Using NPM Programatically
Did you know that you can run
npm commands programatically, giving you access to their output? For example, if you wanted to get the exact version of a 3rd-party package installed in your
node_modules and display it somewhere in your app?
In this post, I'll show you how to do just that, and how I've recently utilized this in a project.
In my day job, as part of our design system library ecosystem, we're building an internal code sandbox (think of it as a mix between Seek OSS Playroom and QuickPaste). It allows our users try the components from our component library (let's call it
@wtf-ds/core) and any other supplementary React code right there in the browser, without having to create a new project in their own environment.
One of the features we were looking to add was a way to display the currently installed versions of the dependencies that users have access to, somewhere in the UI. The sandbox automatically includes
styled-components and several component library packages in the browser editor, and users should have a way to know what specific versions of those packages they're working with.
It may be tempting to just pull this information from
package.json at first:
However, we quickly run into a problem.
Most of the time, the version specified in
package.json won't be exact. It can be either the caret notation (ie.
^5.3.3), or the tilda (
~5.3.3), or perhaps just
latest. This doesn't exactly give us what we want. An approximate version number is better than nothing - of course - but it's also not as useful as the exact one would be.
For example, whenever there's a new version of
5.3.5), and you do a fresh
npm install, the
^5.3.3notation won't accurately reflect the actual, currently installed version.
We can't rely on the value inside
package.json. So how do we solve this?
Well, if we were looking for this info ad-hoc, we could simply run the
npm list command in the terminal:
which gives us all instances of this package in our
node_modules, including any nested dependencies:
We could reduce this down by adding the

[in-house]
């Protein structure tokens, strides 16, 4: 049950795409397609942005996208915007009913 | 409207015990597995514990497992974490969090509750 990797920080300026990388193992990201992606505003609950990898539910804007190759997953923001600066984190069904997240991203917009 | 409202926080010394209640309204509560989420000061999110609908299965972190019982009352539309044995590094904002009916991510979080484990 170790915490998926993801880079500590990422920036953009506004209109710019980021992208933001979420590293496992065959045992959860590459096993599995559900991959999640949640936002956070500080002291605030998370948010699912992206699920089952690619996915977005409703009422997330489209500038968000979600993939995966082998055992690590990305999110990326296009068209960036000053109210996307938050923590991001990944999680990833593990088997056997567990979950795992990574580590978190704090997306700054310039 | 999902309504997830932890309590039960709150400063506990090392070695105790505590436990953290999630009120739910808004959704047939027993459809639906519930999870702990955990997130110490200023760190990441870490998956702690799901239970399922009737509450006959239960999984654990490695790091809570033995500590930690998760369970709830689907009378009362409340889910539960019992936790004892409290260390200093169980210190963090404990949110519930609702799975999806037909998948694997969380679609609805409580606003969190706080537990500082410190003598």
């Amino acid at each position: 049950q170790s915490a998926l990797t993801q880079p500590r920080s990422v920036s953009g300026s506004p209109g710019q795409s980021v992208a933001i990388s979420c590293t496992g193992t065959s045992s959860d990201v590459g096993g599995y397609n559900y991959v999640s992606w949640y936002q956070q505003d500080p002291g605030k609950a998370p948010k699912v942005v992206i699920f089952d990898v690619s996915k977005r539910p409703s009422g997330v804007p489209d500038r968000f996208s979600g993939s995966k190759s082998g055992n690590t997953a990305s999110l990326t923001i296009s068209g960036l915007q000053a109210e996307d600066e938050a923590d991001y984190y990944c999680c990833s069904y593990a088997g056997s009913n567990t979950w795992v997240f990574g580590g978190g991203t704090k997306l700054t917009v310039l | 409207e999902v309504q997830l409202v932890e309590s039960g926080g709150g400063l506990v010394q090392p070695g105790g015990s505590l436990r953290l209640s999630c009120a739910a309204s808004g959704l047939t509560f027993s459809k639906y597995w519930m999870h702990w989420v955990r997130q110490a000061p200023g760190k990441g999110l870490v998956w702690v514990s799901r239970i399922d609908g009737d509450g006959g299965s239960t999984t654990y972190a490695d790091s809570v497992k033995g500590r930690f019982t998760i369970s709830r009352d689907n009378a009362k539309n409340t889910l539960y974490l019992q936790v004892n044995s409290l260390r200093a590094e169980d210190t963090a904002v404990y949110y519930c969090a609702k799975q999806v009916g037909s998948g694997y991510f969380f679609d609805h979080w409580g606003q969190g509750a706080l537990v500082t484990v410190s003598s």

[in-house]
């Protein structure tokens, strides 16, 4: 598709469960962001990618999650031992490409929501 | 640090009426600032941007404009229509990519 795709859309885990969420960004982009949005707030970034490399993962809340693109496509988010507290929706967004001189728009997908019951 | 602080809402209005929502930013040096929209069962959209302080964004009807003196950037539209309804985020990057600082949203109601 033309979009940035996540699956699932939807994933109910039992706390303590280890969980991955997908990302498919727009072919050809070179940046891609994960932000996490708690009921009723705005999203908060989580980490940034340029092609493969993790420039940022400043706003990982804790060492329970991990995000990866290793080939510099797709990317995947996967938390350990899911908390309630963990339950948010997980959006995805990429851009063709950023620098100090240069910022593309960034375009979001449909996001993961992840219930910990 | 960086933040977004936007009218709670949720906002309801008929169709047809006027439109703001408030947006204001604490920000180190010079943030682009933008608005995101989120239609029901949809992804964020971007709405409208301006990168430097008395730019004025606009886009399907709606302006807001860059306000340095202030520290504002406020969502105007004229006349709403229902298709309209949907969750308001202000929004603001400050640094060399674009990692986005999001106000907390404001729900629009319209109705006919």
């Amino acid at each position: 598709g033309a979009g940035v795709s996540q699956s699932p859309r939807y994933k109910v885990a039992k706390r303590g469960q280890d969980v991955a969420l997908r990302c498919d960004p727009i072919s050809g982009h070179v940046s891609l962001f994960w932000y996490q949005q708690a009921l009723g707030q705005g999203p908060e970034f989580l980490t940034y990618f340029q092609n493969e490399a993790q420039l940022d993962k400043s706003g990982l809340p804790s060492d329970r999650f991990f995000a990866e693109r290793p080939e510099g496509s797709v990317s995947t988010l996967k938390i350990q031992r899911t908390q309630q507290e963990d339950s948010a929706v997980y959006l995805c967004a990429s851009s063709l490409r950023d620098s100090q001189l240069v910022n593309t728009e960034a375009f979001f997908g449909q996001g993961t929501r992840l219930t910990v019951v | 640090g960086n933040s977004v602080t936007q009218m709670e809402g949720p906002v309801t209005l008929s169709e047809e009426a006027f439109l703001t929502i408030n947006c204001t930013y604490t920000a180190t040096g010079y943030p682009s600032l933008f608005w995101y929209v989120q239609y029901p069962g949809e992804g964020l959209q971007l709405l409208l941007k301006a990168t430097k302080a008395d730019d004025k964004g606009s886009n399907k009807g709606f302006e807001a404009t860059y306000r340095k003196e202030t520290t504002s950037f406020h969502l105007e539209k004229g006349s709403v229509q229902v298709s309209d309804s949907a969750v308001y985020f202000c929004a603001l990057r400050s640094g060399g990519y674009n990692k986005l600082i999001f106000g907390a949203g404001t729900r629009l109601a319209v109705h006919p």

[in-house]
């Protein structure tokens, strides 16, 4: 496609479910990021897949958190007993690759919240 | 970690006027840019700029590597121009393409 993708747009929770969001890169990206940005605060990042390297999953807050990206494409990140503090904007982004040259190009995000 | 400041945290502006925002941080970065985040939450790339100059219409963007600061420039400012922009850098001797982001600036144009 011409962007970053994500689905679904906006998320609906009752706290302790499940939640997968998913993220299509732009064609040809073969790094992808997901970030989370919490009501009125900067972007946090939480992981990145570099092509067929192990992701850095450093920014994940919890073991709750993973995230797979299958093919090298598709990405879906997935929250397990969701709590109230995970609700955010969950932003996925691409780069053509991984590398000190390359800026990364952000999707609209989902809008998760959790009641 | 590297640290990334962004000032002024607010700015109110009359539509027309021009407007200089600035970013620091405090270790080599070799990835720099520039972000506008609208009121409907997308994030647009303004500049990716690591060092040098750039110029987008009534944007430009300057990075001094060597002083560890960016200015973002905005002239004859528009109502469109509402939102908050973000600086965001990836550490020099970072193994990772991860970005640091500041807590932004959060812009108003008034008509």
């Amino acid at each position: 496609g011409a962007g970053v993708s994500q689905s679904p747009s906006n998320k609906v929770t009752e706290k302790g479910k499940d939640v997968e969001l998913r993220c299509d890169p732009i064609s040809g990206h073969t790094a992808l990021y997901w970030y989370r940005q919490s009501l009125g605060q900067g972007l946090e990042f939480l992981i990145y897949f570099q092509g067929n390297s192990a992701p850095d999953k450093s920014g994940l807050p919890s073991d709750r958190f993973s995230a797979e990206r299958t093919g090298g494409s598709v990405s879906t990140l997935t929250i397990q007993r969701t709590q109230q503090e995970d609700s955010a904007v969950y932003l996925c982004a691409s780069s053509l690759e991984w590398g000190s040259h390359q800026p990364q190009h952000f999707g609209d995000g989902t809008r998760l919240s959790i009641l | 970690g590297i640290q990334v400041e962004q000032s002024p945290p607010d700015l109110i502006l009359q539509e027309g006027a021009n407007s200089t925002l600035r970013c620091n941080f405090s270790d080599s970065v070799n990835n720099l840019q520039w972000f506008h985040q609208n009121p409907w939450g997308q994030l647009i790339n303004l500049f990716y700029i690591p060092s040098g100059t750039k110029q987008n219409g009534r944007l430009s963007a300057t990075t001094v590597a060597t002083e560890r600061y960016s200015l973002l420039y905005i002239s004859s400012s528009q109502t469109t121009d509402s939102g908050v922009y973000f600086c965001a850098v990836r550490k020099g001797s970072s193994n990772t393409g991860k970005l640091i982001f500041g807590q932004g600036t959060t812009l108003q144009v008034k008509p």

which now gives us just the top-level instances, ie. what we need:
As you can see above, our
styled-components set to
^5.3.3 but the actual installed version is
5.3.5 (latest at the time of writing this). This is the version we'd like our users to see, so we can't use the caret notation - we need a way to show this version instead.
Turns out, you can run
npm commands programatically! 🤯
This means that we can now run those
npm list commands from within a Node script, and store the output in a simple JSON file - which can then be accessed in our React code.
So, I've created a seperate script (called
dependencies.js) which parses the output of those commands for each package, and saves that information in a
dependencies.json file. This file is then imported in our Next.js app, and the values displayed in the sandbox UI.
To ensure that this file is always up-to-date, it can be run as a
postinstall script in
The script itself is as follows:
So, what's happening here?
First, we create a "promisified" version of
exec by wrapping it with
Then we read our package info from
package.json, and create an array of our dependency names:
Then, we filter out only the packages we're interested in:
This will ensure that we're only showing the relevant packages to our users. Because our "promisified"
exec method returns a Promise object, and we need one for each of the packages (above), we will need to store these promises in an array that can be resolved later:
And now for the ✨magic✨
For each of the packages in the above array, we run the
npm list command:
This gives us the currently installed version, and the output can be accessed via the
Since we only care about the version number, and not everything else in the output, we can parse it and get just the version number itself:
There's probably a more elegant way to do this with regex, but I will leave that for you to optimize 😉
With our array of promises ready, all that's left is to resolve them. We do this by using
This gives us the result, which is the
data that we'd like to store in our JSON file. The resulting output will look something like this:
We can now import this in our React code, and display the relevant data on the UI
And that's it! 🎉 This is a fairly simple use case, but as you can see we've only scratched the surface here, and hopefully this gives you an idea of what's possible.
The full script is also available as a gist here.